Until recently, the sector was seen as a can't-lose proposition for Internet start-ups and investors. New companies have poured into the market, which researchers predict will be worth between $2.7 trillion and $7.3 trillion by 2004.
Business-to-business ventures hope to build online marketplaces for industrial and commercial items. Companies selling specialized software and offering online exchanges promise to decrease the cost of doing business, thereby increasing profits and making new, more economically sound ventures possible.
But in the past month, share prices of some of these companies have slumped, in some ways mirroring the slowdown in the consumer e-commerce market. E-commerce software makers Ariba and Commerce One--the poster children for the business-to-business movement--have lost billions in value since the beginning of March. Some analysts see market caps shrinking further, along with a consolidation of smaller companies in the coming months.
Today, Safeguard Scientifics, a Web site investment firm, said it will stop investing in business-to-business e-commerce to concentrate on "infrastructure" companies. The news drove down stocks of many players.
What's caused the about-face? Analysts say overcrowding and a lack of confidence in unproven business models.
"There's no question that a lot of the air has come out of the B2B stock bubble," said Giga Information Group analyst Andrew Bartels. "What is fueling the deflation of the bubble is the realization that its inflation had been driven by erroneous assumptions" and that, for the most part, these companies aren't going to achieve profits in the billions of dollars.
By the 1 p.m. PT close of regular trading, Ariba was down $12.75, or about 12 percent, to $90.75--well below its 52-week high of $183.31. Commerce One shed $20.50, or about 15 percent, to $119.50--also a far cry from its 52-week high of $331. i2 Technologies tumbled $28.88, or about 21 percent, to $108.06. The stock has hit a high of $223.50 in the past 52 weeks.
"Since last summer, B2B has been a strong performing sector, and now we're seeing consolidation and a pullback as investors rethink valuation (on some B2B companies)," said Michael Dubrow, an analyst at New York-based Jacob Asset Management. "I don't think they'll stay out of favor for long, but investors do want to see some traction with the business models."
Analysts warn that a consolidation of exchanges is expected as start-ups overcrowd the market. Recent moves by established firms--such as General Motors, Sears Roebuck and DuPont--to throw their weight into business e-commerce have raised fears that start-ups will be squeezed by well-heeled brick-and-mortar companies.
Donald Goodwin, president of market research firm Technomic, said the smaller companies will ultimately be gobbled up by megasites, such as the one recently proposed by Ford Motor, DaimlerChrysler and GM, aimed at streamlining automakers' supply chains.
Goodwin said that as pressure mounts for business partners to produce profits and grow quickly, they will likely form megasites comprised of subcategories that focus on specific market segments.
To a certain extent, Technomic's conclusion is shared by other industry analysts, but there is disagreement on when a shakeout will occur.
Laurie Orlov, an analyst at Forrester Research, said she doesn't think critical mass has occurred and that a shakeout won't happen soon--unless the money runs out.
"I'd give it a year before we see any shake out. We're in the launch phase right now, and I think that is going to keep going for sometime. If Wall Street money dries out for some reason, then we would see some form of shake out," she added.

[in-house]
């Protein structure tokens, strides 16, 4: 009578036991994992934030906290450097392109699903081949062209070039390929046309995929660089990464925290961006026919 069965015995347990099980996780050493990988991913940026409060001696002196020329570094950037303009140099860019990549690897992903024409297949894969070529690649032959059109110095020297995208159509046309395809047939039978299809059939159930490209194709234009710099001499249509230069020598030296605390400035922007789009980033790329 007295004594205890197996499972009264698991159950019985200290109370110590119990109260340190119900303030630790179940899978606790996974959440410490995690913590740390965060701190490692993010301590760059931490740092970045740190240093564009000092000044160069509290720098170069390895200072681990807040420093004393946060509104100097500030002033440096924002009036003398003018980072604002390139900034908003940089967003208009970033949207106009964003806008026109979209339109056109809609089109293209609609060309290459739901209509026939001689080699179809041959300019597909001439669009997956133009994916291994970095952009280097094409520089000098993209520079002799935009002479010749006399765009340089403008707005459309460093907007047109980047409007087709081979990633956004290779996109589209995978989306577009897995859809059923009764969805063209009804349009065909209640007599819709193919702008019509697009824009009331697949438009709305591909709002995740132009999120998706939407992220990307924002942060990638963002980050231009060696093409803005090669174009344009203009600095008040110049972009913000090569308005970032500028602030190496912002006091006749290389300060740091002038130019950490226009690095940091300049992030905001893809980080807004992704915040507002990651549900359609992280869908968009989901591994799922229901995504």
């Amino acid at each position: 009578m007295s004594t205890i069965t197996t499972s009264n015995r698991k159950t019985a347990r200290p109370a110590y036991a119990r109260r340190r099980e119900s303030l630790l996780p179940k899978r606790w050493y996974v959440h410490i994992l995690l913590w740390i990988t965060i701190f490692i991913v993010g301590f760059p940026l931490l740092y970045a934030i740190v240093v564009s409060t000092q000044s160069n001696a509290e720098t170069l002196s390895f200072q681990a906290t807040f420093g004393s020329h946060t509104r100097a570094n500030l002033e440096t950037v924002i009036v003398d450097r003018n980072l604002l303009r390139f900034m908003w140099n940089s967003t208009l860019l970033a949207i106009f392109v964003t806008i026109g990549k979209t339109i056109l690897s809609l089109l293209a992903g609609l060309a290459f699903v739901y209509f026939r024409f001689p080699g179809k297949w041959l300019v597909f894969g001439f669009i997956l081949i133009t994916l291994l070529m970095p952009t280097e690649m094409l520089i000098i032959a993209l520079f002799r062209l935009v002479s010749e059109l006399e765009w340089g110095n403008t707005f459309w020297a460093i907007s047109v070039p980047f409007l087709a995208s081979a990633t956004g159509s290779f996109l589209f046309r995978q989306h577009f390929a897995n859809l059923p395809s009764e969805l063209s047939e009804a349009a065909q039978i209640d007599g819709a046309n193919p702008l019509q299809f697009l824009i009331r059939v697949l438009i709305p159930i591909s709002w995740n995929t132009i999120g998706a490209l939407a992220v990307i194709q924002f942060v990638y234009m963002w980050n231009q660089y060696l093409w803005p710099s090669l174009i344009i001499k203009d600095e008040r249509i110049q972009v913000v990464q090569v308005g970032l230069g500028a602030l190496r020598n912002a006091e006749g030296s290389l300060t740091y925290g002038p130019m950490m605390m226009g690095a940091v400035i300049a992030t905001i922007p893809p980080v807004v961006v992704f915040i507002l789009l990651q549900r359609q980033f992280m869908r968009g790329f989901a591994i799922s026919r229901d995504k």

Other factors include a corresponding slowdown in consumer e-commerce stocks and fear that government regulation could stifle growth, analysts said.
Once-heralded Internet start-ups Peapod, Drkoop.com and CDNow each acknowledged they are running short of cash. Last week, health site Drkoop said in an Securities and Exchange Commission filing that it has "sustained losses and negative cash flows from operations since its inception," posing a threat to its future as a business.
Online music seller CDNow said its auditor, Arthur Andersen, has expressed "substantial doubt" about whether the company can continue to stay in business, according to an SEC filing. And after losing its chief executive and a planned $120 million investment, online grocer Peapod said it is soliciting takeover offers.
The rapid growth of the business e-commerce market, combined with the merging of online exchanges, has also raised concerns about the potential need for government regulation, an issue that could lead to bitter disputes over control of the multibillion-dollar industry.
While the predictions are not dire, Giga is warning its clients that the opportunity has passed for short-term gains in business-to-business stocks. Prospects for solid profits are still realistic, but the megaprofits once seen in the sector are not likely to materialize.
Despite a cooling down, Giga's Bartels said that most of these companies will continue to turn high valuations and become profitable.
"This does not mean that these (business-to-business stocks) aren't good companies," Bartels said. "It does mean that investors who may have assumed that some of these companies are going to be equivalent of Microsoft and bid up their price on the basis that they were already Microsoft in maturity are going to have to conclude that this prospect is very uncertain and won't materialize for several more years."
Jacob Asset's Dubrow maintains a positive market outlook.
"We do see investors tiptoeing around the sector right now, but at the same time, we don't see corporations pulling back in investing in B2B marketplaces," he added. "We see a continued rush for industry after industry to get connected (to online marketplaces)."
News.com's Sandeep Junnarkar contributed to this report.